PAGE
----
proposed entertainment. Many
ideas have to be considered from
every standpoint, and they can not
be adopted until it is certain they
will prove valuable.
The directors artending yesterday
were W. E. McDavitt, B. (». Stegman,
J. B. Scott, E. A. McGary and W. H.
Mason, jr.
Thirteen women and one man who
had lived more than 100 years died
in Buenos Ayres last year.
-o
A scholarship in the chemistry of
baking has been established Ip the
UniversUy of Pittsburg.
SAN BENITO
THE
BIG CANAL TOWN
The livest and largest new town in Texas in the
LOWER RIO GRANDE VALLEY
San Benito has grown from nothing to over four thousand population In
four years and today offers best location for commercial and in
dustrial nterprises in Southwest Texas. Natural advantages
and improvements already ma de insure city cf importance.
The growth and development have only started.
NEARLY HALF A MILLION
Dollars railrc d business on St. Louis, Brownsviilo and Mexico Railway
at San Benito, in one year. Sixty-seven per cent increase over business
of previous year.
Vear ending April 30th 1911 1912
Freight received 142,819.44 235,880.20
Freight forwarded 42,839.33 96,100.31
Express received 12,539.64 16,426.23
Express forwarded 18,098.34 19,025.4 4
Ticket sales 31,460.95 43,960.66
Excess Baggage 292.25 47S.70
Switching, storage, and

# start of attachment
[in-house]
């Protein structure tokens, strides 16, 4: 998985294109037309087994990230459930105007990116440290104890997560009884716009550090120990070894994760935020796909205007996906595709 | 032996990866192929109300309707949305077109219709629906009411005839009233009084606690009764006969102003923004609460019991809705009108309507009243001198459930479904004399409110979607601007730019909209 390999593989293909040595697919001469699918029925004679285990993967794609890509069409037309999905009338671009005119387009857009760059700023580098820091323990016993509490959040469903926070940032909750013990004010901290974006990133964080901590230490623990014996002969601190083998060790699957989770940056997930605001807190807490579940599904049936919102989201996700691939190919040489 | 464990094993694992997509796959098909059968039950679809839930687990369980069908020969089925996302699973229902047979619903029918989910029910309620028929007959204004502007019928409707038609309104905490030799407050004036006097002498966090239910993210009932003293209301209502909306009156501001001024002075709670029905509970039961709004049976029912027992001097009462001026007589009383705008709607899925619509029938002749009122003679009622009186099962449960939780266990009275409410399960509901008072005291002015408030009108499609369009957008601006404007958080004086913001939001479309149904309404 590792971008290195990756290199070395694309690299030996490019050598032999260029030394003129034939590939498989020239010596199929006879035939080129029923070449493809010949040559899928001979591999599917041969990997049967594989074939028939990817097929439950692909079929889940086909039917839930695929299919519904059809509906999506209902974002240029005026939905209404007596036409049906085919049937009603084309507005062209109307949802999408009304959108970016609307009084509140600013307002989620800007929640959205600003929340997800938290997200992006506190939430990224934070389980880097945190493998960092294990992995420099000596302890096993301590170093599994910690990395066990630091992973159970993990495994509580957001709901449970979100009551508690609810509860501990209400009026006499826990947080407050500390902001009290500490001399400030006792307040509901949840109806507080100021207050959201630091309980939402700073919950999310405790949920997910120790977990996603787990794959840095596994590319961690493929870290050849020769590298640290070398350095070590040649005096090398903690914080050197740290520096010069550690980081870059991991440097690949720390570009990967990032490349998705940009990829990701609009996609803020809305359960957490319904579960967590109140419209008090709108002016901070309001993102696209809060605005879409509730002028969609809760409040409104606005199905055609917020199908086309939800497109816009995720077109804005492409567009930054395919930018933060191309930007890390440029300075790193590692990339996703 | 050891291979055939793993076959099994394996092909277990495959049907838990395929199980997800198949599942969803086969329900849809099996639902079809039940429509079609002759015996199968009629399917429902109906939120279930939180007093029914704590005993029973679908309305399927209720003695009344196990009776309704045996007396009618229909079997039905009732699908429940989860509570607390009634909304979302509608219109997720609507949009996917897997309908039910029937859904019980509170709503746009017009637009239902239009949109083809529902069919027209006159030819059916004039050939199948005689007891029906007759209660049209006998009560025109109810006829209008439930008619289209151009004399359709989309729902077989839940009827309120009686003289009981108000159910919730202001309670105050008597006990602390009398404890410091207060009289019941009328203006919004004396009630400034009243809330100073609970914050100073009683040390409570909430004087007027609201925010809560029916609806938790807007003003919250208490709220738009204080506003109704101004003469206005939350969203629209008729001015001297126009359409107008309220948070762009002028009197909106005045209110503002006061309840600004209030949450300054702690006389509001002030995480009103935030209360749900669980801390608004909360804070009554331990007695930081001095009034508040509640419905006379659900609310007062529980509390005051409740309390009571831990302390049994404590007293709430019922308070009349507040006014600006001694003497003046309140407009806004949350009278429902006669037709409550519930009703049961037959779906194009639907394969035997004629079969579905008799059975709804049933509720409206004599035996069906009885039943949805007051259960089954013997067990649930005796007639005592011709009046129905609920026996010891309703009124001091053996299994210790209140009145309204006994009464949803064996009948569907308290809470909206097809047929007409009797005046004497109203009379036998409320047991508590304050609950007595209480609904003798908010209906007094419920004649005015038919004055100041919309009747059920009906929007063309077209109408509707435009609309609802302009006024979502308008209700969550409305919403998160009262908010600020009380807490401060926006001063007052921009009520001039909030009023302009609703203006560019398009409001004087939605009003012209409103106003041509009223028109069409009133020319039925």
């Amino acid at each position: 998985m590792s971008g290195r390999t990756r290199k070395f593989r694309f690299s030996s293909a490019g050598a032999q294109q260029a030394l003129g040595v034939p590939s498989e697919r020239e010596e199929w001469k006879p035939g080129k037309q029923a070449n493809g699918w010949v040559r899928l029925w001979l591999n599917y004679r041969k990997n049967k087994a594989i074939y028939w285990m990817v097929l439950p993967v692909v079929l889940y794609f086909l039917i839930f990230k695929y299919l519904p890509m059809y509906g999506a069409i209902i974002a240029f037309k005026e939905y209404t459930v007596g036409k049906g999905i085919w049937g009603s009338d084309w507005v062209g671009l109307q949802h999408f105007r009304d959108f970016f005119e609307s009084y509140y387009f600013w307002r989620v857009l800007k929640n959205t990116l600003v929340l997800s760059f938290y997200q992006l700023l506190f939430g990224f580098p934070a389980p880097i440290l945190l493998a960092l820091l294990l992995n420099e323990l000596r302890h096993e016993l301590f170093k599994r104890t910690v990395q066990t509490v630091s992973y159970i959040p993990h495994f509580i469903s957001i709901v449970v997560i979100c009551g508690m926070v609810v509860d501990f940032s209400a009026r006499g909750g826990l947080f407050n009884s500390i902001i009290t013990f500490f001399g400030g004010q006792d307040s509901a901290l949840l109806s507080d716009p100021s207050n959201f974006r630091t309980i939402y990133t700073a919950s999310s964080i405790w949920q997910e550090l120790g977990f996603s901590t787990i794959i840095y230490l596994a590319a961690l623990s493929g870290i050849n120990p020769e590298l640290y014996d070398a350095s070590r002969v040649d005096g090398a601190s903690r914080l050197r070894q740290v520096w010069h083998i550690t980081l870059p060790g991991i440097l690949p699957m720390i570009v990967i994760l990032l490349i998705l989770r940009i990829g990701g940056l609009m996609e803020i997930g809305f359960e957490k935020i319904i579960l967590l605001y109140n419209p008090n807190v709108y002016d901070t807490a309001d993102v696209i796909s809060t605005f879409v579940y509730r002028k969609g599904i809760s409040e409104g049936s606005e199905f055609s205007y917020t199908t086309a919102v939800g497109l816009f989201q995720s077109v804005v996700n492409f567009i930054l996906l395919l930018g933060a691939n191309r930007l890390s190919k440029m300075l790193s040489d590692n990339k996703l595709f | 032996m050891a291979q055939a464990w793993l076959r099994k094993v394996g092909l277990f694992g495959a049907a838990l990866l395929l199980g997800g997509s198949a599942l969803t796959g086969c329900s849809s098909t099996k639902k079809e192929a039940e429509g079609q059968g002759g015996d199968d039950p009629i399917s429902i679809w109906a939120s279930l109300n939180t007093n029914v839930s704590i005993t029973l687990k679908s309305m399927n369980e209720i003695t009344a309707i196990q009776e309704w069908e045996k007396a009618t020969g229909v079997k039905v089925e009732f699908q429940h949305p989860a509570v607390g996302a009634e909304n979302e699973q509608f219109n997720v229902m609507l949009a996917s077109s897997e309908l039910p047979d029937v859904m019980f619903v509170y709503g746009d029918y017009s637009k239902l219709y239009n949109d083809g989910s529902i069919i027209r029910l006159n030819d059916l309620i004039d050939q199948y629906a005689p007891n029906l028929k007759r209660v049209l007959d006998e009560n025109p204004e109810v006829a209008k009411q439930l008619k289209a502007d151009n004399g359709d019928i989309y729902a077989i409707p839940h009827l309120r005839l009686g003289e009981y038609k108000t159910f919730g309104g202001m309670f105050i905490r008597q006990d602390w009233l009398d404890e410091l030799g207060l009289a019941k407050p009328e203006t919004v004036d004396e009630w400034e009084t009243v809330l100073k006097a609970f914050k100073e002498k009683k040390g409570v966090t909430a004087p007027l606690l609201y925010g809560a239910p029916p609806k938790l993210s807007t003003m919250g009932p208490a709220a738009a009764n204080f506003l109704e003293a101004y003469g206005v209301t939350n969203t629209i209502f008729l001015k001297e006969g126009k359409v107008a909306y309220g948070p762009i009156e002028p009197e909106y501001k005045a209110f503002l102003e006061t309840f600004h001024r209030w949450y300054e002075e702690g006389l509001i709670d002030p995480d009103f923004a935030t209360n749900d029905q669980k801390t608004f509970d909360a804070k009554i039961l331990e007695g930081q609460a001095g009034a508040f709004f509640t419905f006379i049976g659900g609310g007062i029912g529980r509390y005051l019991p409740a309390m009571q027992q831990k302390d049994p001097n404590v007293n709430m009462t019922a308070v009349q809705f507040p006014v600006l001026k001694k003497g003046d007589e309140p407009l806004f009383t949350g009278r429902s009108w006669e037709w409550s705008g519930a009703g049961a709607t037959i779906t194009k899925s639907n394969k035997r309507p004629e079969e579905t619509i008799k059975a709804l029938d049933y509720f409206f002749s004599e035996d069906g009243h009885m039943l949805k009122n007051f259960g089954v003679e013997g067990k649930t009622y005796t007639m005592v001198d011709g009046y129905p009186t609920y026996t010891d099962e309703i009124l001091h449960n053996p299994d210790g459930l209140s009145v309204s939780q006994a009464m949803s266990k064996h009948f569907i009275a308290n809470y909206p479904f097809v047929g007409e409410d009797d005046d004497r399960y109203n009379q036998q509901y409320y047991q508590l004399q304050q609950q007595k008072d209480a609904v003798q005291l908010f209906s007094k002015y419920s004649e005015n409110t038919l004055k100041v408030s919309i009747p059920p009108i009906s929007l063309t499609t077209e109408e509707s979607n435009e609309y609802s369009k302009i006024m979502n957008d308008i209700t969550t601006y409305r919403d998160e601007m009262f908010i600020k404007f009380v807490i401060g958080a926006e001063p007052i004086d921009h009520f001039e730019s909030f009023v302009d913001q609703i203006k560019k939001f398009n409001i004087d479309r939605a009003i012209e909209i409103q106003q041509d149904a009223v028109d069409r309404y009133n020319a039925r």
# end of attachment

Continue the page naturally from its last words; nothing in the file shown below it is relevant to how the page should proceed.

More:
demurrage No record 3,204.11
Total Value of Business 248,050.95 414,076.65
Above represents only the amount paid to the St. L. B. ft M. for hand
ling business shown and NOT THE VALUE OF PRODUCTS HANDLED.
EIGHTY THOUSAND ACRES OF RICH DELTA SOIL
irrigated from the big San Benito Canal surround the town of Ban Be
nito. Twenty-five thousand acres al ready in cultivation.
INTERURBAN RAILROAD NOW IN OPERATION
over 40,000 acres of this tract serving every farm with convenient
freight and express service. Extension being made on the balance of
the tract. Rio Hondo, Santa Maria, Carricitos, Los Indies and La Paloma ,
on interurban road out of San Benito. Convenient achedule.
IT WILL PAY YOU TO INVESTIGATE SAN BENITO
before engaging in farming, commercial or industrial enterprises else
where in Texas.
SAN BENITO UNO IT WATER COMPANY.
SIN BENITO. TEXIS.